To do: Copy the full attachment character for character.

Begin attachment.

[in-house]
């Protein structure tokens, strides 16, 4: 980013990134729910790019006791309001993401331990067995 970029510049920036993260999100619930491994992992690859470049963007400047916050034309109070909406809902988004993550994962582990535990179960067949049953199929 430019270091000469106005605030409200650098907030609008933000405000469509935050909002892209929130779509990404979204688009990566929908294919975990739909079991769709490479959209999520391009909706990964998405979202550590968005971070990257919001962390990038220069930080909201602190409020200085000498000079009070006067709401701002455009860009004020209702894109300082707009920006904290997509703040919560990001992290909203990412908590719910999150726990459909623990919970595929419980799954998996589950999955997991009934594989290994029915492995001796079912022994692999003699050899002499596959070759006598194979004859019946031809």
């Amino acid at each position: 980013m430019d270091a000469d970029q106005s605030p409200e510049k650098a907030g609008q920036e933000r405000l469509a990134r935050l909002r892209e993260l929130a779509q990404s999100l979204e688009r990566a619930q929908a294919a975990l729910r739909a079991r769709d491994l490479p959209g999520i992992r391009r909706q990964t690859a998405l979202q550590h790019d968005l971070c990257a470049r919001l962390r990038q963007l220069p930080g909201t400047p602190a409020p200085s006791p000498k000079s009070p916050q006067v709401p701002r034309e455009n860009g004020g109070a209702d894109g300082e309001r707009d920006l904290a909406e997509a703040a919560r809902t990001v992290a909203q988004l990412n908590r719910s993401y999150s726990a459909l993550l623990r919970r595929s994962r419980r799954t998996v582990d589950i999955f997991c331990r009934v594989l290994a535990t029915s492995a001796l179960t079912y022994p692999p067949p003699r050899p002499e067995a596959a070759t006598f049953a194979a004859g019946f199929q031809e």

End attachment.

[in-house]
């Protein structure tokens, strides 16, 4: 980013990134729910790019006791309001993401331990067995 970029510049920036993260999100619930491994992992690859470049963007400047916050034309109070909406809902988004993550994962582990535990179960067949049953199929 430019270091000469106005605030409200650098907030609008933000405000469509935050909002892209929130779509990404979204688009990566929908294919975990739909079991769709490479959209999520391009909706990964998405979202550590968005971070990257919001962390990038220069930080909201602190409020200085000498000079009070006067709401701002455009860009004020209702894109300082707009920006904290997509703040919560990001992290909203990412908590719910999150726990459909623990919970595929419980799954998996589950999955997991009934594989290994029915492995001796079912022994692999003699050899002499596959070759006598194979004859019946031809």
């Amino acid at each position: 980013m430019d270091a000469d970029q106005s605030p409200e510049k650098a907030g609008q920036e933000r405000l469509a990134r935050l909002r892209e993260l929130a779509q990404s999100l979204e688009r990566a619930q929908a294919a975990l729910r739909a079991r769709d491994l490479p959209g999520i992992r391009r909706q990964t690859a998405l979202q550590h790019d968005l971070c990257a470049r919001l962390r990038q963007l220069p930080g909201t400047p602190a409020p200085s006791p000498k000079s009070p916050q006067v709401p701002r034309e455009n860009g004020g109070a209702d894109g300082e309001r707009d920006l904290a909406e997509a703040a919560r809902t990001v992290a909203q988004l990412n908590r719910s993401y999150s726990a459909l993550l623990r919970r595929s994962r419980r799954t998996v582990d589950i999955f997991c331990r009934v594989l290994a535990t029915s492995a001796l179960t079912y022994p692999p067949p003699r050899p002499e067995a596959a070759t006598f049953a194979a004859g019946f199929q031809e």